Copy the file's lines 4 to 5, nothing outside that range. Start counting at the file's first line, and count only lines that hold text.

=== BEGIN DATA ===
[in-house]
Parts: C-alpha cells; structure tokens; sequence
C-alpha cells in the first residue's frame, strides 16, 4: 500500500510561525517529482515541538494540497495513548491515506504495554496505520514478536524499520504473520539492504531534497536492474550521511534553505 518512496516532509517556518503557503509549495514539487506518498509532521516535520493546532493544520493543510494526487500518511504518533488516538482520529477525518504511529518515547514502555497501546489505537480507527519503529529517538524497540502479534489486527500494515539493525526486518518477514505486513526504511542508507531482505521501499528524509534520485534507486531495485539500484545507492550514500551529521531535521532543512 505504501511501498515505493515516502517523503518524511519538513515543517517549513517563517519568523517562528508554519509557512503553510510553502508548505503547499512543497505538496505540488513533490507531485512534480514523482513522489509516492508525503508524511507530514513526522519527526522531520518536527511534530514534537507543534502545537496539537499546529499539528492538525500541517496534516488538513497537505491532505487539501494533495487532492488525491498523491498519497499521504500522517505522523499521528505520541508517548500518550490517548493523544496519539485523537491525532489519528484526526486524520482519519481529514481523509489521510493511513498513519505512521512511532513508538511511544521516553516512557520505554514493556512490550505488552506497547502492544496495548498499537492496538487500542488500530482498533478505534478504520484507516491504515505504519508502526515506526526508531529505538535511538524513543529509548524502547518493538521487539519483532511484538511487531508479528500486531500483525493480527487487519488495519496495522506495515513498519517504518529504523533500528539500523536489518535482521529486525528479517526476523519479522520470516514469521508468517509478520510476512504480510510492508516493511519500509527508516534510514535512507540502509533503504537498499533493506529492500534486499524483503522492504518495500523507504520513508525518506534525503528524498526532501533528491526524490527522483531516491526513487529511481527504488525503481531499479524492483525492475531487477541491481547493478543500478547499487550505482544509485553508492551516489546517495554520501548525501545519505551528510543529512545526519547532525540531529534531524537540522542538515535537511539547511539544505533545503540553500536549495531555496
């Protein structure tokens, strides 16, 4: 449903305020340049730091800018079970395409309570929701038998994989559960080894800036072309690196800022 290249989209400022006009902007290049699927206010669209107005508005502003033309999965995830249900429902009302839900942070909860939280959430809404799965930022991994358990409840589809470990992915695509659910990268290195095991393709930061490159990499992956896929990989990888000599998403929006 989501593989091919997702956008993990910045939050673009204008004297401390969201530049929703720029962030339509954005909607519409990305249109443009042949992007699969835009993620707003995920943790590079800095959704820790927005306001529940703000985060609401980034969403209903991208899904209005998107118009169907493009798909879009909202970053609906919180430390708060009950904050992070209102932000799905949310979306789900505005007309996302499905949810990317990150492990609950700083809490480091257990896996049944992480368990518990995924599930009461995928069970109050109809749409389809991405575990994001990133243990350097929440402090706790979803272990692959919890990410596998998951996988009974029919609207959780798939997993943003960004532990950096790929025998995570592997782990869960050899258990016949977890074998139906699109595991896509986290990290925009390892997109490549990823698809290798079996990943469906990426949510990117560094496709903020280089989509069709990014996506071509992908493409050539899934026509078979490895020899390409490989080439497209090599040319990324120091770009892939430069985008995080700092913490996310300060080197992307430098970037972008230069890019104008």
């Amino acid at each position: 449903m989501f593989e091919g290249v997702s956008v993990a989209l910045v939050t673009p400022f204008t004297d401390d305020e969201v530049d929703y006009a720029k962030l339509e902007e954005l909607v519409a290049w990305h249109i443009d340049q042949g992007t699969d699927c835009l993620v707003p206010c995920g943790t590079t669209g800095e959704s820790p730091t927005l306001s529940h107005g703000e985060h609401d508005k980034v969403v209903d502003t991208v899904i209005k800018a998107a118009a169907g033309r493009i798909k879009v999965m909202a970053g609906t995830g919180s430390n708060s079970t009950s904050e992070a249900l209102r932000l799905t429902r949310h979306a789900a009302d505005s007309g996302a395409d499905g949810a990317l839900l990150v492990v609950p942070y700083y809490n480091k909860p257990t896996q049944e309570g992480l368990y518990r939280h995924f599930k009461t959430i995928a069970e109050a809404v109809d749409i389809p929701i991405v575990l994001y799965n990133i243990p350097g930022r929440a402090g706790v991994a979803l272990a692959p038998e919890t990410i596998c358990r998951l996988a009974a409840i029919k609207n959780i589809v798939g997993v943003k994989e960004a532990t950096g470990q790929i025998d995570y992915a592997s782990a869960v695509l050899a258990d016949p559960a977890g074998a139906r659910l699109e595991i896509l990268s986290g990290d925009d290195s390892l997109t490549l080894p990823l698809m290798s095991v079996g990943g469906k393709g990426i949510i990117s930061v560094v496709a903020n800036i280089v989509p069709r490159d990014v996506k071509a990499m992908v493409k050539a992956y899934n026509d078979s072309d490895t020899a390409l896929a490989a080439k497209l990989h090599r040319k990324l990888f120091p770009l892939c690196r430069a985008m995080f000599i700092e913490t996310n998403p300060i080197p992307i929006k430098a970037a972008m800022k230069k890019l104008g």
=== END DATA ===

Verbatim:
């Protein structure tokens, strides 16, 4: 449903305020340049730091800018079970395409309570929701038998994989559960080894800036072309690196800022 290249989209400022006009902007290049699927206010669209107005508005502003033309999965995830249900429902009302839900942070909860939280959430809404799965930022991994358990409840589809470990992915695509659910990268290195095991393709930061490159990499992956896929990989990888000599998403929006 989501593989091919997702956008993990910045939050673009204008004297401390969201530049929703720029962030339509954005909607519409990305249109443009042949992007699969835009993620707003995920943790590079800095959704820790927005306001529940703000985060609401980034969403209903991208899904209005998107118009169907493009798909879009909202970053609906919180430390708060009950904050992070209102932000799905949310979306789900505005007309996302499905949810990317990150492990609950700083809490480091257990896996049944992480368990518990995924599930009461995928069970109050109809749409389809991405575990994001990133243990350097929440402090706790979803272990692959919890990410596998998951996988009974029919609207959780798939997993943003960004532990950096790929025998995570592997782990869960050899258990016949977890074998139906699109595991896509986290990290925009390892997109490549990823698809290798079996990943469906990426949510990117560094496709903020280089989509069709990014996506071509992908493409050539899934026509078979490895020899390409490989080439497209090599040319990324120091770009892939430069985008995080700092913490996310300060080197992307430098970037972008230069890019104008």
């Amino acid at each position: 449903m989501f593989e091919g290249v997702s956008v993990a989209l910045v939050t673009p400022f204008t004297d401390d305020e969201v530049d929703y006009a720029k962030l339509e902007e954005l909607v519409a290049w990305h249109i443009d340049q042949g992007t699969d699927c835009l993620v707003p206010c995920g943790t590079t669209g800095e959704s820790p730091t927005l306001s529940h107005g703000e985060h609401d508005k980034v969403v209903d502003t991208v899904i209005k800018a998107a118009a169907g033309r493009i798909k879009v999965m909202a970053g609906t995830g919180s430390n708060s079970t009950s904050e992070a249900l209102r932000l799905t429902r949310h979306a789900a009302d505005s007309g996302a395409d499905g949810a990317l839900l990150v492990v609950p942070y700083y809490n480091k909860p257990t896996q049944e309570g992480l368990y518990r939280h995924f599930k009461t959430i995928a069970e109050a809404v109809d749409i389809p929701i991405v575990l994001y799965n990133i243990p350097g930022r929440a402090g706790v991994a979803l272990a692959p038998e919890t990410i596998c358990r998951l996988a009974a409840i029919k609207n959780i589809v798939g997993v943003k994989e960004a532990t950096g470990q790929i025998d995570y992915a592997s782990a869960v695509l050899a258990d016949p559960a977890g074998a139906r659910l699109e595991i896509l990268s986290g990290d925009d290195s390892l997109t490549l080894p990823l698809m290798s095991v079996g990943g469906k393709g990426i949510i990117s930061v560094v496709a903020n800036i280089v989509p069709r490159d990014v996506k071509a990499m992908v493409k050539a992956y899934n026509d078979s072309d490895t020899a390409l896929a490989a080439k497209l990989h090599r040319k990324l990888f120091p770009l892939c690196r430069a985008m995080f000599i700092e913490t996310n998403p300060i080197p992307i929006k430098a970037a972008m800022k230069k890019l104008g």